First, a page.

The reaction wasn't confined to Nevada. Hundreds of organizations nationwide protested what the Authority optimistically called its "Cooperative Water Project." Mulroy was vilified by farmers, ranchers, rural officials and environmentalists.
"I will grant you that the way we did it caused a lot of fear," Mulroy says today.
Then she opened a second front. On the heels of a report predicting that Las Vegas would run out of water in 1995, she revoked hundreds of the Las Vegas Valley Water District's commitments to serve future developments with water. She also stopped issuing new commitments. With urban developers now added to her list of enemies, it looked as if the new water empress had a death wish.
But Mulroy says she and her deputies did not stumble blindly into these moves. The rural water filings and canceled commitments were meant to remind the West that southern Nevada was rich, running out of water and not about to go away.
"We only knew that it would create the necessary debate of, 'Where is southern Nevada's future water supply going to come from?' " she says.
It's part of how she operates. Mulroy has often proposed unpopular ideas to win support for a more sensible solution that would never be considered if not for the harsh alternative she first puts forward.
A perfect example is the thousands of acre-feet of water the Authority has purchased from agricultural areas in northern Clark County over the past two years. The legal, brute-force way to get that water to Las Vegas is to dam the tributaries and build a pipeline.
The other way - the illegal way - is to let the water flow naturally via tributaries into Lake Mead, where her Authority could withdraw additional water through existing intakes. But that way would require significant change in the Law of the River, which right now does not allow so-called water wheeling. If you own water, you have to put it to use at that point, rather than let it flow downstream to some more convenient point, such as Lake Mead.
She describes her presentation to the Department of Interior this way: "There are your options. You choose. I can go either way."
Over and over again, she posed those kinds of alternatives to her opponents - rural Nevada, environmentalists, the Department of Interior, and Arizona and California. Did they want her to do things the hard, destructive way, or would they help her do it the easier way?
Authority insiders are close-mouthed about the immediate prospects for water wheeling, but it seems almost certain that Mulroy and her deputies are applying the same tough tactics to the new Interior administration. Their chances of success are uncertain.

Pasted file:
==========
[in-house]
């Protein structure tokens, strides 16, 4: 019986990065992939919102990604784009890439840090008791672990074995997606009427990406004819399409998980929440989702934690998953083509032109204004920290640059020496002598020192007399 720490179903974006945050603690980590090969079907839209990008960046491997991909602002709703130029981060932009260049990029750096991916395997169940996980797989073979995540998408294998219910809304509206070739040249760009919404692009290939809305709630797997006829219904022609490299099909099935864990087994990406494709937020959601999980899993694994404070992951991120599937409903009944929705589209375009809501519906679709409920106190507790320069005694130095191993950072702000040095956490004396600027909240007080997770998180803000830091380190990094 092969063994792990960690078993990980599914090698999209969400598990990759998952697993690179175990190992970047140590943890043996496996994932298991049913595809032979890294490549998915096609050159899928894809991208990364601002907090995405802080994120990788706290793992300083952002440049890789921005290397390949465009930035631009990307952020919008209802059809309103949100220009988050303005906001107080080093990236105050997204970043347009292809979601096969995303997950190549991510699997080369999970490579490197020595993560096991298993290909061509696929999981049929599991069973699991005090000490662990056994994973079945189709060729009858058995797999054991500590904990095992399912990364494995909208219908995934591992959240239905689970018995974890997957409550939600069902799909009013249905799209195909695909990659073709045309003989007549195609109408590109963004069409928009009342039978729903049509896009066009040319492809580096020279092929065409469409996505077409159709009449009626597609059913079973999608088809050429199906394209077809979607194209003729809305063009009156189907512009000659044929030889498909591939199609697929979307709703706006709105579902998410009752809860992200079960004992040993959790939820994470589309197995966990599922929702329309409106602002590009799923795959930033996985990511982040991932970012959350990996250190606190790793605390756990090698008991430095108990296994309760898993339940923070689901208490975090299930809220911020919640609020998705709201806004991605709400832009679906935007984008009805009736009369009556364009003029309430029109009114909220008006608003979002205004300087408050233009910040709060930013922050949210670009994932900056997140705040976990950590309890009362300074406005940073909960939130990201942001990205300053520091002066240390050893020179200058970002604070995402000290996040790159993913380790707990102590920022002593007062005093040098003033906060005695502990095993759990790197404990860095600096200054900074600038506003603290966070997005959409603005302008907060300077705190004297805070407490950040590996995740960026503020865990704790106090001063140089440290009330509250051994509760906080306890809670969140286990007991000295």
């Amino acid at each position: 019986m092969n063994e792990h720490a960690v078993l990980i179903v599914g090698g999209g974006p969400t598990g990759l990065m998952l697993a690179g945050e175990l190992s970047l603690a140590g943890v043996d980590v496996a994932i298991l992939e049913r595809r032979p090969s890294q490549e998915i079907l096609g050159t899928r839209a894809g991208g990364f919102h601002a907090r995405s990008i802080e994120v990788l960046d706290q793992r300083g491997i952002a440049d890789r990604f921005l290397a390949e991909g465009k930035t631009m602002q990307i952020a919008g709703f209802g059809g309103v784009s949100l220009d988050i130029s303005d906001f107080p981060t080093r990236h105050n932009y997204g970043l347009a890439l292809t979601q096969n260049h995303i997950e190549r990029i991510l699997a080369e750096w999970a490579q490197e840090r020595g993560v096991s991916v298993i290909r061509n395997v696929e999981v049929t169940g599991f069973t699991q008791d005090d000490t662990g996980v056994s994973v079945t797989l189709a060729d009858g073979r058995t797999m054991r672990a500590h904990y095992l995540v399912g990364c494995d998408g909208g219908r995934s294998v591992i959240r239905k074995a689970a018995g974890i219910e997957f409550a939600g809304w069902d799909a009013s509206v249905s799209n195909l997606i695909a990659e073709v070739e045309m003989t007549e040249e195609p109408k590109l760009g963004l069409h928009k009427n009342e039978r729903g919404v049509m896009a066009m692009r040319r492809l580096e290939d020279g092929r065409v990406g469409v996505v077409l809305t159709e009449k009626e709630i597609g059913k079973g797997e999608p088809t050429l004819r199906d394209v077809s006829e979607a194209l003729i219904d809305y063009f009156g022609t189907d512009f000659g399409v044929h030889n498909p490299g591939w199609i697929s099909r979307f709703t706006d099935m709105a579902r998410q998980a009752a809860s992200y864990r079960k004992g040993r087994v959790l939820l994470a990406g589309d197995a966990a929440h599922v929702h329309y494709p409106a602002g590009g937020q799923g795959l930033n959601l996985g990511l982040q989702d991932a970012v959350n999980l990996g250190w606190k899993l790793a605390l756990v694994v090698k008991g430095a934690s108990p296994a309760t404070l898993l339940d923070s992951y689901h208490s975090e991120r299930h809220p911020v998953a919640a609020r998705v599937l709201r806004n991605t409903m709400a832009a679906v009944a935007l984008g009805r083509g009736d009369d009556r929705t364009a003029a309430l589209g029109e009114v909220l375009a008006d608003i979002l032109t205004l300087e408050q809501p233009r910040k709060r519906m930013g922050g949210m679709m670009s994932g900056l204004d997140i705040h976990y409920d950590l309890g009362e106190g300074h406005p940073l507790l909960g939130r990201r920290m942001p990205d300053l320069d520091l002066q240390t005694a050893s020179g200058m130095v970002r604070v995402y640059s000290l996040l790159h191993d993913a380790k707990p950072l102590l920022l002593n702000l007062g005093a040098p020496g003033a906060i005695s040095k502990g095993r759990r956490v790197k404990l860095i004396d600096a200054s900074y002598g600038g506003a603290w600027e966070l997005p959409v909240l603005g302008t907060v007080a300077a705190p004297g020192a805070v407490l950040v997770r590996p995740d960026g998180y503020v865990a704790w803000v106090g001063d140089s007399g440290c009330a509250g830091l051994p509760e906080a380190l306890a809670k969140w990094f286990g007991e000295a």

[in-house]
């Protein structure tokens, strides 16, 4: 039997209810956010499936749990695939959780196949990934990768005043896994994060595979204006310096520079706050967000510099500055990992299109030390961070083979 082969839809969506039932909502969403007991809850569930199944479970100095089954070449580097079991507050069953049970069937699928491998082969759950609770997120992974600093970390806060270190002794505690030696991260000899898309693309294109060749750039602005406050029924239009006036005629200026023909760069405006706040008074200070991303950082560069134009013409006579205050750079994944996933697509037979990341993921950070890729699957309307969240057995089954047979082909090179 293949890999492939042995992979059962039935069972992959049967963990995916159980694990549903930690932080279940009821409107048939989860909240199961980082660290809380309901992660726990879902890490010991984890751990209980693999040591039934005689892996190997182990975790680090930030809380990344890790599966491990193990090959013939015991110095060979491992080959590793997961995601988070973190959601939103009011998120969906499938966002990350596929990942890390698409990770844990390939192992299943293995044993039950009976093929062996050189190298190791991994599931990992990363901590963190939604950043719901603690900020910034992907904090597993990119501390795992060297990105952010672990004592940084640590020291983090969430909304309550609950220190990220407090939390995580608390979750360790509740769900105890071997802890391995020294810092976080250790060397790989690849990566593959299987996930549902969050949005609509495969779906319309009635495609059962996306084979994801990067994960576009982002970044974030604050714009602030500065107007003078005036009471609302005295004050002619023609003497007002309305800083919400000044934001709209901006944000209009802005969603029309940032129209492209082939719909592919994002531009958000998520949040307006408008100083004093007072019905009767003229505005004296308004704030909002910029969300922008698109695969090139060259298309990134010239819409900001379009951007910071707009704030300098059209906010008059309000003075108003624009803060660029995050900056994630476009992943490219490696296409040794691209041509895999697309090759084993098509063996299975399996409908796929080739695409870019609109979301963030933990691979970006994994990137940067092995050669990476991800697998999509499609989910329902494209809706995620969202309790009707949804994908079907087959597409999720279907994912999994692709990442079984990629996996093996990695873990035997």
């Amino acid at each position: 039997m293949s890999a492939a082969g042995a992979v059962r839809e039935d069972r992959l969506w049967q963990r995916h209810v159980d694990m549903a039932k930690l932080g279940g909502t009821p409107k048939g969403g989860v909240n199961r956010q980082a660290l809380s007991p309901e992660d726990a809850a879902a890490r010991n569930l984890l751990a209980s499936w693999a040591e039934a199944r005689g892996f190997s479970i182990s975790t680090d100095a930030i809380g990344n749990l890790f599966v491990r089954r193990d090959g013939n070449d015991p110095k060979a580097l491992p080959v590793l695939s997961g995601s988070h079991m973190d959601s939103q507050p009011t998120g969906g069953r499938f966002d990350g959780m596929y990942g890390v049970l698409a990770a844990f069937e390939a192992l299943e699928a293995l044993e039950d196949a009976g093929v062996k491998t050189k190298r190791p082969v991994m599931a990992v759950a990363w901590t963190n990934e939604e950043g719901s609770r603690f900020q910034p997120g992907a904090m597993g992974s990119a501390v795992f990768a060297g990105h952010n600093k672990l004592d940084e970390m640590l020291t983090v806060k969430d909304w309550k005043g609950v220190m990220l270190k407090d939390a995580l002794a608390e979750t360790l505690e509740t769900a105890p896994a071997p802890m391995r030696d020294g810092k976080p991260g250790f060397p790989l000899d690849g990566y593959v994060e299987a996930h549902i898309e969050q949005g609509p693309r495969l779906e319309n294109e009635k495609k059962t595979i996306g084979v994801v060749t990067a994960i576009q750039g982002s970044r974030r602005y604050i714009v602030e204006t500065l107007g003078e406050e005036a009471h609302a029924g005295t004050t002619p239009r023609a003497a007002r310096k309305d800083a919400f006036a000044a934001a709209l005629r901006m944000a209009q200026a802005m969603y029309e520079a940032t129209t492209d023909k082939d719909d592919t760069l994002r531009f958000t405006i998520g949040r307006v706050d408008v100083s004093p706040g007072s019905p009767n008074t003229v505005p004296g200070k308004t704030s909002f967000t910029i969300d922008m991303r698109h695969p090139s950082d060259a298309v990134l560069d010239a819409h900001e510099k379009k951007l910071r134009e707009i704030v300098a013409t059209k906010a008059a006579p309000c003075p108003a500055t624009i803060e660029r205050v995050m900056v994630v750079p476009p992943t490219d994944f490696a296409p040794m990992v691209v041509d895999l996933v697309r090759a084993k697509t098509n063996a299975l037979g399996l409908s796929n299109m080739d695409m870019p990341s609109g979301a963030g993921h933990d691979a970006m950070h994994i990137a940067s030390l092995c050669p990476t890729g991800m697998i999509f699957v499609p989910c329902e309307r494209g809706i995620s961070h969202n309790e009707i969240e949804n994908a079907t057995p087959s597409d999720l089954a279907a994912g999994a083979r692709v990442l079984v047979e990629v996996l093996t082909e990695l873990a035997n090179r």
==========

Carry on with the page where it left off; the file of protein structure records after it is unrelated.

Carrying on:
Playing the numbers game
In a very short time, Mulroy has added supply and softened urban-rural acrimony through small-scale, amicable acquisitions from Nevada farmers, neighboring states and the federal government.
"If it's wet, we go get it," is how David Donnelly, Mulroy's deputy general manager, puts it.
The water plan depends on many new water sources rather than one blockbuster project. A major part of the portfolio is "return-flow credits," which allow a Colorado River water user to use and reuse the same water until it finally evaporates or sinks into the ground. In the case of the Las Vegas Valley, it means that every acre-foot of wastewater that flows back into Lake Mead can be credited toward the amount of water that southern Nevada withdraws from the reservoir. If Las Vegas withdraws 420,000 acre-feet of water from Lake Mead, which is exactly what it does, but dumps 120,000 acre-feet of effluent back in, which is also what it does, it has stayed within its 300,000 acre-foot quota.
Every state on the Colorado River has the same right: They all divert more than their quotas, but are only "charged" for the amount that doesn't return to the Colorado River for use by a downstream state. But in Nevada, no agency was using those credits until 1992, when the Southern Nevada Water Authority signed a contract with the Bureau of Reclamation. With that agreement in place, the water commitments began flowing to developers again, and they and their bankers calmed down.
There's a rub. The return flow is more than accounting. The flow back into Lake Mead - made up of everything from the discharge from wastewater treatment plants to lawn sprinkler runoff from the streets - takes place at the Las Vegas Wash. At one time, this wetland covered 2,000 acres, and supported an array of wildlife. Today, erosion and down-cutting caused by growing runoff has reduced the wash to 200 acres. The fact that the wetland was created initially by the return flows hasn't stopped its destruction from being controversial.